“I’m not sure this is working. Only five of my students are participating and commenting each day. The rest sit there and look at me.”
By Tabitha Eutsler
This was my conversation with our math coordinator after my first few days of teaching IM K–5 MathTM with my third graders. Those five students were having great conversations. However, my other students just sat there wide-eyed, silent, and staring blankly at their papers. I felt lost. Was this the best for my students? Could we survive a whole year of math like this? I wanted my students to love math and have a deeper understanding of mathematical concepts. How would this get them there?
The next week, while outside at recess, a handful of my students came up and asked what we were doing next in class. I told them we were working on Illustrative Math and they cheered. I stood there looking confused. We were eight lessons into the first unit, and it didn’t feel like a success worth cheering about. In my head I was thinking, “For real? You guys are enjoying this?” These were students who never said anything in math and rarely were able to explain how they got their answer. I walked away even more perplexed than I already was about my math instruction.
Heading into the following week I was beginning to see a difference in my kids. I started to get why they loved it so much: They all felt successful. There was an entry point for each student. They were all learning the same standard but it was designed in a way that allowed each student to contribute in math class each day. I had so many students wanting to show their work and defend their work that we couldn’t get through them all in a day. They were also giving each other constant feedback on their work.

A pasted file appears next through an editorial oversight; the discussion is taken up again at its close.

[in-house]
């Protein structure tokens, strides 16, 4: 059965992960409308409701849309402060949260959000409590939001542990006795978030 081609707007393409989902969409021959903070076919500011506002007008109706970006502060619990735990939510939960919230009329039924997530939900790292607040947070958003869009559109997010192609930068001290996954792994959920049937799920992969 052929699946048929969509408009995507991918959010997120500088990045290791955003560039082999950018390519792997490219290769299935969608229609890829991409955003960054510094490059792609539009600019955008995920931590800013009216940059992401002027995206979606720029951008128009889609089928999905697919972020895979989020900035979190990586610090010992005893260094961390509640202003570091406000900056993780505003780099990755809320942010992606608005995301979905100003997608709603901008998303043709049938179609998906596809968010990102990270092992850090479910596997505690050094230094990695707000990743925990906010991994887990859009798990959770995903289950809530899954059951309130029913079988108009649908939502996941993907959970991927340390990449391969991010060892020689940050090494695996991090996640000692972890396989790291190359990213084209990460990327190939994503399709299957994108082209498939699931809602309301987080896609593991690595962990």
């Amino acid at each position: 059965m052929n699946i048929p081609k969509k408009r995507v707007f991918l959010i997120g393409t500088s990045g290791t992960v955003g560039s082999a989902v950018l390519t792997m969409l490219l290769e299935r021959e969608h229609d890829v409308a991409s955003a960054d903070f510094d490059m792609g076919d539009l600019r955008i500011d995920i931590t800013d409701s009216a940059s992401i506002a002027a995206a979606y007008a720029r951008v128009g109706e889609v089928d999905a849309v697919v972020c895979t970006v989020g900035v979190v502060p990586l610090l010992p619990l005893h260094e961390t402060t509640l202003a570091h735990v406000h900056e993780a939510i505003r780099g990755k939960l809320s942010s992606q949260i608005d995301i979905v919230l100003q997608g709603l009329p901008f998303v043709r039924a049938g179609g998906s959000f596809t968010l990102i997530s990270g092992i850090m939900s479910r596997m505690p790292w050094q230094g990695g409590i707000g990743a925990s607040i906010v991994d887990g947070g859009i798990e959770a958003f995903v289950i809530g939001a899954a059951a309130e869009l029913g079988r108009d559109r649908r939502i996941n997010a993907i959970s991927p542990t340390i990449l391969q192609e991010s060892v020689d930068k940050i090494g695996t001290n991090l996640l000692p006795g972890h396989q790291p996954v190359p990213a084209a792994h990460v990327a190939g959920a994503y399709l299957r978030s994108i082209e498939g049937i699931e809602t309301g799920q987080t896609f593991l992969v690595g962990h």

During one lesson, multiple students gave feedback on a bar graph a student had presented. All of these students agreed with the way the student had created the bar graph from a set of data. Another student signaled with her thumb and said she disagreed. The whole class turned to this student and listened intently. This was one of the first times a student had disagreed. She went up to the front with the student who was presenting their work and explained how their scale on the left hand side was incorrect due to the placement of their zero. They placed the zero on the first section of the bar graph and it should have been down on the x-axis. The whole class goes “Oh ya!” and the student who had originally shared immediately started fixing her bar graph. I had noticed this mistake as I was walking around the room monitoring their work, but had refrained from saying anything. This paid off big time! My students were now learning from each other and teaching math to one another. It was a huge moment in our classroom.